You may find out your billing rate by accident (a manager tells you - this has actually happened to me before.) You may be able to ask the recruiting firm, but likely they won't tell you - because they don't want that to become common knowledge.
Definitely do NOT ask anyone at the client site, ever. It's very unprofessional, and while some individual managers don't mind discussing these things, their own higher-ups may discourage it. Corporate HR certainly will.
Any raise in your hourly compensation would have to be discussed with the agency first - they're your employer, and they also have the ability to decide to pay you more without billing the client more. You can, if you have a good relationship with your on-site manager, mention that you've learned a lot, you're contributing a lot, you really enjoy this aspect of your role, and you're looking to talk to your agency about a change in the rate they pay you because you're doing a significant amount more than the job description. (This can be tricky, though, so if you don't have an excellent relationship with the onsite people, don't do it.) Your aim in getting a higher hourly rate for you would be for the agency to increase the hourly amount they pay you WITHOUT billing the company more, unless there's strong justifiable cause (ie, you were hired as a junior developer and after a year you're a team lead, you're mentoring others as they join the group, and you're doing the dev work.)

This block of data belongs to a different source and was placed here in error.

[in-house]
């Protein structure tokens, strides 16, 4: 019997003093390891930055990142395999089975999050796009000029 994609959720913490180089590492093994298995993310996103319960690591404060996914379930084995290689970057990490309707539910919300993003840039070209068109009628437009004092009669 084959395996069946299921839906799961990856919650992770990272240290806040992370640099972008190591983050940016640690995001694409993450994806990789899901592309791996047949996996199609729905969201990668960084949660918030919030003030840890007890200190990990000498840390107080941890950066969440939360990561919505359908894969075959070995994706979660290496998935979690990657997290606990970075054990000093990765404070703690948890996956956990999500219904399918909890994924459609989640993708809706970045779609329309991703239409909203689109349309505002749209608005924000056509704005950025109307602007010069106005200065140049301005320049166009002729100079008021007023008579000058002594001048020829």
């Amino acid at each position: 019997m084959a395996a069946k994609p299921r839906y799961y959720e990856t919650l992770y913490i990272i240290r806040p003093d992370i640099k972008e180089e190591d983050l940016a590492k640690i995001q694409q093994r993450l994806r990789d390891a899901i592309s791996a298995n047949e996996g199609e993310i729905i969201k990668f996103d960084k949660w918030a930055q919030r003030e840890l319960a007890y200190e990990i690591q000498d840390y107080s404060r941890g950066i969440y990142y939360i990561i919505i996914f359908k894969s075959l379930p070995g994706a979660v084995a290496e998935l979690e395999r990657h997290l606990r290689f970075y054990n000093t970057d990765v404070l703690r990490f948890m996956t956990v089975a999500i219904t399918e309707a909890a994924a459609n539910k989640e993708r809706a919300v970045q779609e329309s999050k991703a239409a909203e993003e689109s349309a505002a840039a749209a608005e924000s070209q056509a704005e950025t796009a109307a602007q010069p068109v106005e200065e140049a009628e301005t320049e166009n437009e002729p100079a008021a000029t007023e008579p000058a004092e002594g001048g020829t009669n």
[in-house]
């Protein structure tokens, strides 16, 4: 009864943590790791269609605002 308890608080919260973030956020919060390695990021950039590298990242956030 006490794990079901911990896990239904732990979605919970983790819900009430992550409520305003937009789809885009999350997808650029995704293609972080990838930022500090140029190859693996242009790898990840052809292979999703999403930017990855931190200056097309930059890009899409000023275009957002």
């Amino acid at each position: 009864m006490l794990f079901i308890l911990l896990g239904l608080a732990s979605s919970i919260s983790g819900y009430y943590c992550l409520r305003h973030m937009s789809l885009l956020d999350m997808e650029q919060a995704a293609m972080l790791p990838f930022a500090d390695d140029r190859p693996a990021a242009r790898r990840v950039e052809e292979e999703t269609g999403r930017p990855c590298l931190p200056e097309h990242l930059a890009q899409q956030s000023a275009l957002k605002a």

EDIT TO ADD: if you find a job, and then go to a recruiting firm to have them essentially do all the payroll/paperwork (ie, they don't have to spend any time learning about you, recruiting you, finding a job match for you) many agencies will often take a lower markup on that job. This can mean that you get more takehome pay, or that you end up costing your employer less, or something halfway between the two...it varies, as does how much less of a markup the agency would request. But this would require you doing all the work: networking with the hiring managers, finding a job that you want that also wants you in the role, agreeing on a job description and scope.